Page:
Summary: Toss a switch at Google Alerts and you you can witness the proliferation of integrative medicine and alternative medicine initiatives and coverage. Since August 3, 2011, Google has sent me updates for “Integrative medicine” and “alternative medicine.” The results are astonishing. I include a selection of 40 links – 20 from as many hospital-based integrative clinics. The level of activity got me thinking about the optimal role for the Integrator. I include some thoughts. Thanks to adviser Glenn Sabin for teaching this troglodyte about this exceptional service.
New Integrator adviser Glenn Sabin recently opened my eyes to a startling resource. Some of you undoubtedly are already using it. It’s also available to be individualized by each of you.
I had asked Sabin how he knew about certain developments he shared with me on new integrative oncology and integrative clinics, his specialties. Sabin, whose review of my website made it clear that I have one foot in the 19th Century, turned me on to Google Alerts. Tell Google your interests and the Google machine sends
On August 3, 2011 I set myself up for daily alerts for
articles related to “integrative medicine” and “alternative medicine”
and “integrative oncology.”
Have you ever been experienced? Blame the new documentary on Ken Kesey’s Magic Bus tour I recently saw for the lyric. Well, I have. The kaleidoscopic swirls of activity in integrative and alternative medicine are simply astonishing: mainstream news, TV blurbs, integrative clinic promos, new products, blog-blasts from the anti-CAM academics, and, not altogether surprising, a set of fundraisers for integrative medicine services.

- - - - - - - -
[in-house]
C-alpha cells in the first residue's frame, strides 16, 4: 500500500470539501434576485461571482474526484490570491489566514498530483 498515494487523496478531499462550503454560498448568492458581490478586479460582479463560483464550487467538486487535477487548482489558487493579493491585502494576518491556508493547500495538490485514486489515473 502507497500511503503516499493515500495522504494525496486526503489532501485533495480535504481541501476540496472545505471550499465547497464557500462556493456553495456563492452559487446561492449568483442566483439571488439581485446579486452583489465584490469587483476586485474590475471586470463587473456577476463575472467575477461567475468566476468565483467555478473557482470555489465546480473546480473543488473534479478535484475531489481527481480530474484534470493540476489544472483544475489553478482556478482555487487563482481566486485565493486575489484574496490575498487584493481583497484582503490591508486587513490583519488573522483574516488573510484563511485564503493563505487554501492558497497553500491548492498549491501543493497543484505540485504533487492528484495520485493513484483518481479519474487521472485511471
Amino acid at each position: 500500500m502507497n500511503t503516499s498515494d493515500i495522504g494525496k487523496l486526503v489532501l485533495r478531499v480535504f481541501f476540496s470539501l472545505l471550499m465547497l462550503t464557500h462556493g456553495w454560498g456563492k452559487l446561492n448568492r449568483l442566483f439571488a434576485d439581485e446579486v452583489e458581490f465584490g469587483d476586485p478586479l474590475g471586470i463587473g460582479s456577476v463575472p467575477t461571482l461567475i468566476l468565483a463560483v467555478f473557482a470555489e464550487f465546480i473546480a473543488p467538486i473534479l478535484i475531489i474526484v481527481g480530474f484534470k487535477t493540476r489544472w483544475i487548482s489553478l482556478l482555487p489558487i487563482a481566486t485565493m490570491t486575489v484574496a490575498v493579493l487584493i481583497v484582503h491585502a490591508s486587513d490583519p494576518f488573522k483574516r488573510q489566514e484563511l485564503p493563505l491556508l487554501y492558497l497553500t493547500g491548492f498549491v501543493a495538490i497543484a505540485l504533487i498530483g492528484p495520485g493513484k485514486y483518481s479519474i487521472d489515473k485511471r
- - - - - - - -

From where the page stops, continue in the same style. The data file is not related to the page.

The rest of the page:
Activity was definitely spiked in this period by the July 2011 Consumer Reports survey on CAM use and the August 2011 Penny George Institute group’s survey of CAM use by health professionals. Still, be prepared to be inundated.
To give you a sense, here are some of the alternative/integrative fish hauled in by the Google web during August 2011. The highlights link you to the Google-referenced piece.
Selected Links for August 2011 from Google Alerts
for “Alternative Medicine” and “Integrative Medicine”
Hospital-based integrative centers
- Chicago’s Alexian Brothers Hospital Network has a complementary and alternative medicine program run by Patrick Massey, MD, PhD. Massey talks up Tai Chi for rheumatoid arthritis.
- The cancer center at the University of Rochester had a plant sale to benefit the Wilmot Integrative Oncology Center.
- The Fox News station in San Luis Obisbo, California reports that a Hearst Cancer Center at the French Hospital Medical Center is inviting people to an Integrative Medicine and Cancer Care program.
- Duke Integrative Medicine proudly announced that Adam Perlman, MD, MPH is taking over as director.
- U Arizona’s IM director Victoria Maizes, MD is cites in a widely re-published USA Today article on patients being less than truthful on habit changes.